Smaller emergency service groups struggling
WILMORE – Counting firefighters, fire police and truck drivers, Wilmore Volunteer Fire Company had about 12 members.
But Borough Council, which voted Monday to end its relationship with the company – effectively shutting it down – said some of those dozen men weren’t trained and didn’t follow safety protocol.
And some lived so far outside the borough that surrounding companies, including Portage, Summerhill and Beaverdale, all located miles away, were on-scene first.
Council President Lori Schrift said issues with the company date back months, and council had pushed off its vote for a long time because no one wanted to see the company shut down.
But with a borough budget of under $30,000 and fewer than 250 residents on a half-dozen streets, Wilmore could not afford to pay for rising workers’ compensation costs – expected to go up 25 percent every year for the next three years, she said – and push for compliance on safety and training issues.
“(The department’s) been trying. To say they haven’t been trying would be negligent,” she said, but it wasn’t enough to handle the safety needs of the borough. “This isn’t anything we’ve entered into lightly.”
Wilmore is not alone in its problems. Shrinking membership and risings costs have played a role in several changes to local emergency services.
In November, Gallitzin Borough shut down its ambulance service due to decreasing reimbursements from insurance and fewer local calls. Manager Bob Beers said at the time that “The small-town ambulances are a thing of the past.”
The next month, Lilly and Cresson fire companies contacted Gallitzin officials to discuss a merger of their fire departments, hoping to share costs.
Cresson Borough Council has addressed its “inevitable” merger with Sankertown Borough multiple times.
Even Cambria County is getting in on emergency management regionalization, working with 10 other counties to form the Southwestern Pennsylvania Emergency Response Group and share resources, which county officials said will save millions.
Trying to get locals on board with closures and mergers is more difficult, however. Wilmore’s fire company had its ups and downs, residents said, but none expected it to close.
Cambria County Department of Emergency Services executive director Ron Springer said Summerhill Borough’s fire company has been put in charge by the borough in the interim, while Wilmore’s council works on a long-term contract, but that three companies – Summerhill Township, Portage and Summerhill Borough – will respond to fire alarms.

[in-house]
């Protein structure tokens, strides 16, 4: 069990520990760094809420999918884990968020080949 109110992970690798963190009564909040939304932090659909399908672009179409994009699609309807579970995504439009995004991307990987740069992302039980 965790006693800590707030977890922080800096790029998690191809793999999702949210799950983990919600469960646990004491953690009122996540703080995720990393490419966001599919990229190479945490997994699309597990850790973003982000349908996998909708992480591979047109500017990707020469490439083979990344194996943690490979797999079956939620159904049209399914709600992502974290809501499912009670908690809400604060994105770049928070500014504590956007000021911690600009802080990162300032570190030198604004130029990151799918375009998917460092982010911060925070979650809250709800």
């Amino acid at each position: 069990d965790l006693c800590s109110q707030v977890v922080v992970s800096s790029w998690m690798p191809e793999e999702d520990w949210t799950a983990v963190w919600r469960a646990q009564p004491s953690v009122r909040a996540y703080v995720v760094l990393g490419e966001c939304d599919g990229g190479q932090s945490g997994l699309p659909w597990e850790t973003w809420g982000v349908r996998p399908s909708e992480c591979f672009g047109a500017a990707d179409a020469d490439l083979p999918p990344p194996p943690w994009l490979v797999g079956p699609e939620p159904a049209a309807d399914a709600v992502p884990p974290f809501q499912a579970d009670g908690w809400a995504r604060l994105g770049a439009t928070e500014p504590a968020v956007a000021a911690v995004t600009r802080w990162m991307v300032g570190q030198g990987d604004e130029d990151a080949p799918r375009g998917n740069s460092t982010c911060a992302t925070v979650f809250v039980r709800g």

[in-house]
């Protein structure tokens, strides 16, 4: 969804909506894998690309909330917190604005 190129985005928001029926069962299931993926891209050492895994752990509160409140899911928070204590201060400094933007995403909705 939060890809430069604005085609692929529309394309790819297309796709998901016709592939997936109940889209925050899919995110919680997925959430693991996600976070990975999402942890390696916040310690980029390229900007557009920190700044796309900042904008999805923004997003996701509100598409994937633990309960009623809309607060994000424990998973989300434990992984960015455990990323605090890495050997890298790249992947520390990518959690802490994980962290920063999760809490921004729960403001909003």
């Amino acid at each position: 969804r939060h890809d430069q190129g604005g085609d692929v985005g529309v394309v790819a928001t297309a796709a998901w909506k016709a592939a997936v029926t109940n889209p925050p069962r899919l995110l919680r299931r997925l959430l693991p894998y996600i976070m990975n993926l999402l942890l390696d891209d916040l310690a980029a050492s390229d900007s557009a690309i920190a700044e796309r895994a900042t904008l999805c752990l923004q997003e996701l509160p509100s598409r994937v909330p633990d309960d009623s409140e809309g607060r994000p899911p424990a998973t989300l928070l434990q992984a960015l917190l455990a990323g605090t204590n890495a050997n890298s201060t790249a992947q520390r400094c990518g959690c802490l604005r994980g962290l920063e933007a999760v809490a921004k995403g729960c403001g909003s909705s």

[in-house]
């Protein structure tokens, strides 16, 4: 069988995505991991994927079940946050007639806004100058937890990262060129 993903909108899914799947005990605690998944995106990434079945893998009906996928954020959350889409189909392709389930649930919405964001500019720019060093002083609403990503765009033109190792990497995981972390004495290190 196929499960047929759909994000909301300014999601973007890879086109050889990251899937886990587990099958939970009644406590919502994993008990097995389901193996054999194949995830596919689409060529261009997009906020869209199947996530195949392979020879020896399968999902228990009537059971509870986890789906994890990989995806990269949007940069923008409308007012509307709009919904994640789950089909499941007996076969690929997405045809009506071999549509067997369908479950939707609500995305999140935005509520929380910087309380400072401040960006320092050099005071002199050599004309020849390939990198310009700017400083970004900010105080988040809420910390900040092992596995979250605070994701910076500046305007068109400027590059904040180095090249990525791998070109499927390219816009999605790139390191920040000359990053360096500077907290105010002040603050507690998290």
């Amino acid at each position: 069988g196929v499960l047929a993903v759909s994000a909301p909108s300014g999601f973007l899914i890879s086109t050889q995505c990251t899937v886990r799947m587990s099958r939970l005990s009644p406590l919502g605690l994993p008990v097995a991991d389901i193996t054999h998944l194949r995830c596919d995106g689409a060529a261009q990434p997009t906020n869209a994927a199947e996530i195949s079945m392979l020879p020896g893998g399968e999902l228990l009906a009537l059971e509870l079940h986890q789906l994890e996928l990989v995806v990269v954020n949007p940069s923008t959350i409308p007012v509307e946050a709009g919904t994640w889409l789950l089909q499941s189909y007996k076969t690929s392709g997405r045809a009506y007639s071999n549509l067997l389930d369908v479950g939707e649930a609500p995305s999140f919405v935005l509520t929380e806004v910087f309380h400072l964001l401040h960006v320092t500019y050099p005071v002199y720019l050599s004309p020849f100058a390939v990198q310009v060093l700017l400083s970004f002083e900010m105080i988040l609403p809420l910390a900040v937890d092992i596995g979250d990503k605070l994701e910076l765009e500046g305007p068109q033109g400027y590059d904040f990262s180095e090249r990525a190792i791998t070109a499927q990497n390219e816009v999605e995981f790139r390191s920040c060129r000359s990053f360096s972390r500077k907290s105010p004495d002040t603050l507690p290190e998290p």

Springer said alarm cards predesignate which engines will respond in an emergency where mutual aid agreements are in place between municipalities. When Wilmore was removed from its alarm card, it bumped up Summerhill Township to the first engine.
But whichever company arrives to a fire first will take control of the scene until it is relieved by a higher-ranking fire official, or if Summerhill Borough arrives after.
Council’s decision came down Monday evening, but some residents remained confused about the vote days later. Others were not aware of the decision until a reporter knocked on their doors to ask them about it.
Rosia Fisher, who lives across the street from the fire department building with her three children, ages 8, 6 and 1, said she worries what will happen now if there’s a fire in her home.
“My house could be completely burnt down before they got here” from outside Wilmore, she said.
Resident Jake Strayer, a former firefighter, said government regulation is killing small companies who are unable to find members willing to go through the training and certification process.
Others said they were sad to see the company go, but felt council did what it had to do.
“It’s a shame, but it makes sense,” said Tom Fry, who can see the fire company building from his front porch along Main Street.
His wife, Roberta, said the decision upset her, but she thinks other fire companies will be able to handle the calls. Schrift said council has not yet decided who to contract with for fire services, but that county officials have been notified of Wilmore’s closing, and there is a plan in place for 911 calls.
She said residents probably will not see an increase in costs for fire protection due to workers’ compensation savings, which currently eats up about 20 percent of the borough’s budget.
And although firefighters aren’t allowed access to their equipment, likely valued at hundreds of thousands of dollars, Schrift said council isn’t planning on kicking the firemen out of its borough-owned building.
Council will allow them time to figure out what to do with the trucks and
radios, among other items, she said.
Fire Chief Bill Conklin said there is to be a company-wide meeting for members to decide what to do.
A lot of the equipment was purchased with grant money, and the best option likely will be to donate it to other local companies in need.
“We talked with our attorney and to representatives, and we are pretty much just shutting the doors,” he said.